Recently, the SEC’s Office of the Investor Advocate released its report on its fiscal 2019 activities.  The report cites staffing challenges that have impaired the ability of the SEC’s Ombudsmen to respond to matters brought by investors, which tripled in number during the fiscal year.

The report reviews the Office’s activities in nine areas: public company disclosure, equity market structure, fixed income market reforms, accounting and auditing, standards of conduct for broker-dealers and investment advisers, exchange traded funds, enhanced disclosure for funds and variable annuities, transfer agents, and the impact of Kokesh v. SEC on enforcement actions.

The Office did not object to the various disclosure effectiveness initiative related rulemakings undertaken during the fiscal year.  However, the Office did raise concerns in its comment letter submitted in July 2019 in response to the SEC’s concept release on exempt offerings questioning assumptions implicit in the release that would in the view of the Office erode securities protections for investors were the SEC to adopt measures broadening the ability of retail investors to invest in exempt offerings.  The Office also raises concerns relating to the SEC’s proposal to amend the definition of accelerated filer (and the impact of such a change on the Sarbanes-Oxley Section 404(b) requirement), urging that the SEC conduct additional economic analysis to address criticisms raised during the comment process.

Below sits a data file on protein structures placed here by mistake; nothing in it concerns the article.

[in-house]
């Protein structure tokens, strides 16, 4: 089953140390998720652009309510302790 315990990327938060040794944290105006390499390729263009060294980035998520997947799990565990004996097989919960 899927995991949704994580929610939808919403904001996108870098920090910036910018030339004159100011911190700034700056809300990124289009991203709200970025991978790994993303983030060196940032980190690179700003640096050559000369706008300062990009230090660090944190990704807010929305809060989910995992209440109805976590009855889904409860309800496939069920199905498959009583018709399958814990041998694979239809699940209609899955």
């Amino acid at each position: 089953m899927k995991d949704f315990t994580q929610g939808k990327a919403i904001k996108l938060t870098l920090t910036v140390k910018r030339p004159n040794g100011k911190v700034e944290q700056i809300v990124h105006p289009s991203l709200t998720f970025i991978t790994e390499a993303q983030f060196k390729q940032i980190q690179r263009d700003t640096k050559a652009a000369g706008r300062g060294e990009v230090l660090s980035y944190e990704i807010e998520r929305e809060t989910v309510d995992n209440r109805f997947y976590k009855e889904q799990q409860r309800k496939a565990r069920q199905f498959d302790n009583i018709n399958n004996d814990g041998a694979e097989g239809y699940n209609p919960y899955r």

The Report highlights problematic investment products, which include, among others: initial coin offerings, cryptocurrency and blockchain related investments, real estate related investments, social sentiment investing tools, affinity fraud, and variable annuities sales practices.  The Report also comments on risks associated with dual-share class structures and the LIBOR transition.